Sunday, October 30, 2011

Christina Romer Goes to Bat for Nominal GDP Targeting

And she hits a home run. Actually, if I may extend the baseball analogy a bit, she hits a grand slam.  The bases were loaded with Scott Sumner on third, Goldman Sachs on second, and Paul Krugman on first.  Coach Bennett McCallum was standing near the dugout screaming instructions.   Digging her cleats into the clay and readying her bat, Christina Romer took a hard swing at the fastball.  The ball exploded off the bat, flew over the fence, and hit baseball fan Ben Bernanke right in the gut.  After getting his breath back, Ben Bernanke picked up the ball and to his surprise found the following message on it:  "Time to man up and act like a Volker.  Initiate Nominal GDP level targeting."  Will he?  Or will he take the home run baseball and its message and throw it back on the field?

Brad DeLong gives reasons why he may not adopt nominal GDP level targeting.  Paul Krugman explains why now more than ever he should run with it.  Ultimately, Christina Romer is reminding Ben Bernanke that fortune favors the bold.  And a move to nominal GDP level targeting would be bold, the kind of bold the economy sorely needs.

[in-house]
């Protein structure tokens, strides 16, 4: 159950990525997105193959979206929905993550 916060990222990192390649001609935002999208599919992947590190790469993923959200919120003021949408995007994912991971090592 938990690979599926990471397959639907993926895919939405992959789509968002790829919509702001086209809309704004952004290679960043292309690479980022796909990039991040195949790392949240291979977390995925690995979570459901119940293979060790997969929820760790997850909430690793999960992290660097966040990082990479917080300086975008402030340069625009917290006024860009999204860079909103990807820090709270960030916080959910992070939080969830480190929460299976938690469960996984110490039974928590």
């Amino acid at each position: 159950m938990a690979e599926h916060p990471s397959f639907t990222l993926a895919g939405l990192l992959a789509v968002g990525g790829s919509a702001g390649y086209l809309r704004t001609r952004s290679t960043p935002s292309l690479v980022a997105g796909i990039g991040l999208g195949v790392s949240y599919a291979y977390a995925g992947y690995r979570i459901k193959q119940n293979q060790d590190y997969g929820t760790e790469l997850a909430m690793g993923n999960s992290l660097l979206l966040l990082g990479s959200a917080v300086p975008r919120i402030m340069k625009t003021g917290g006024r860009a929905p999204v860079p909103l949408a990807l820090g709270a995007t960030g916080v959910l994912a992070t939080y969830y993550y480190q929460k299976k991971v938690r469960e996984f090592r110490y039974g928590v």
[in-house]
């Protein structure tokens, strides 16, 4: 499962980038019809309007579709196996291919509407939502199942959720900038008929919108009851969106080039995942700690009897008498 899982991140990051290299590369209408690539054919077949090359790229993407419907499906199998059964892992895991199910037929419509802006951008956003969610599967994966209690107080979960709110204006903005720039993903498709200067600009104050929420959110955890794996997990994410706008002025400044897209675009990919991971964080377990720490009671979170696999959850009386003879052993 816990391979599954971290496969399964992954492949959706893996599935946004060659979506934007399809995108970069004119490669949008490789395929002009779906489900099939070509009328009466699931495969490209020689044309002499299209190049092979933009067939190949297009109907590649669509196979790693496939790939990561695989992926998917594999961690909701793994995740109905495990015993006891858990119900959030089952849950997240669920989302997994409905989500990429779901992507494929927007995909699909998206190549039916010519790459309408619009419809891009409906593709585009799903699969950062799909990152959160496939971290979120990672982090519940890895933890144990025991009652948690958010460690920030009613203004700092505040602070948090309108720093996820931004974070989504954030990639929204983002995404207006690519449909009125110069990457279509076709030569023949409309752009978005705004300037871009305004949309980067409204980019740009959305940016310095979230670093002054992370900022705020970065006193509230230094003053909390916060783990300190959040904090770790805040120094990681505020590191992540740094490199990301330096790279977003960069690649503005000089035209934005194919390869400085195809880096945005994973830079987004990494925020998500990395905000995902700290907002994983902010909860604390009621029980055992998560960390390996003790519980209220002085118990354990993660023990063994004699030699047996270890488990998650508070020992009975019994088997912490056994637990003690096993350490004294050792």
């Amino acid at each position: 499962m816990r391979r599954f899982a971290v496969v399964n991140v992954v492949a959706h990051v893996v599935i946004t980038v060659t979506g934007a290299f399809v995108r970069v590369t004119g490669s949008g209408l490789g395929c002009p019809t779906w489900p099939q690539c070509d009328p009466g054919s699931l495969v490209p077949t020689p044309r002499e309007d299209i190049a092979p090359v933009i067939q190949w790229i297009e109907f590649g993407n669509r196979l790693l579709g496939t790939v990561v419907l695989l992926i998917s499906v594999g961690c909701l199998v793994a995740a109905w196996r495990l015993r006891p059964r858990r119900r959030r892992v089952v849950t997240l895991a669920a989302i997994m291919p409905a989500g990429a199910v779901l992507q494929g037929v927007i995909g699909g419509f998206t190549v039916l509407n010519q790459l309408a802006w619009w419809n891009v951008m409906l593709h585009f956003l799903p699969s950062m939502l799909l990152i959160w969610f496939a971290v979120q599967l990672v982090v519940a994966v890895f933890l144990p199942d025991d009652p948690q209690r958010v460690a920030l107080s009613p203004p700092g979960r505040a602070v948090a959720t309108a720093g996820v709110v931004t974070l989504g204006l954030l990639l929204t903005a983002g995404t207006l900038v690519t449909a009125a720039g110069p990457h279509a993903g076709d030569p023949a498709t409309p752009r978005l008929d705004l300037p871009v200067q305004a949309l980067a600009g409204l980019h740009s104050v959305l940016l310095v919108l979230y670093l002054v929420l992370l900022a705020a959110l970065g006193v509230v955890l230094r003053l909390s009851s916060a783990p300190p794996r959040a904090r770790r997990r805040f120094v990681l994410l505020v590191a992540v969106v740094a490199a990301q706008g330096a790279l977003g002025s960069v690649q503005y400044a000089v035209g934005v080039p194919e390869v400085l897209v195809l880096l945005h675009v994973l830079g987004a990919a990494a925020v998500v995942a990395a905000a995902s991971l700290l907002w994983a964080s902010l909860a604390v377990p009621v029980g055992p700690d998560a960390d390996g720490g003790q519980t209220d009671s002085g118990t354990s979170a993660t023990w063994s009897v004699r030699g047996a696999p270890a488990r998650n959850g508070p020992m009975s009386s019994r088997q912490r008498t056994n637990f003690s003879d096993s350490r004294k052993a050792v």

10 comments:

  1. The Volcker example here is inappropriate. Volcker did something that he was convinced was right but unpopular with the public. Bernanke is being asked to do something - namely try to engineer inflation - he appears to be troubled by, as many central bankers would be, but will probably be popular with the indebted US public. Unlike Volcker, Bernanke requires little personal courage to take the course that the supporters of NGDP targeting are urging him to take.

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  2. Rebel--Surely you jest.

    The entire right-wing is temporarily bereft of their senses (or just wanting to trash the Obama presidency) and screaming about inflation and publicly threatening (see Rick Perry) to execute Ben Bernanke for treason if he guns the money supply. Bernanke, btw, is a GOP'er and appointed by the GOP.

    This perverted fixation with nominal inflation goes on despite the fact we are 14 percent below trend on GDP and have 9 percent unemployed, and inflation for the three-year period ended August 2011 was the lowest on record. And despite the fact that many right-wing economists have said the CPI overstates inflation.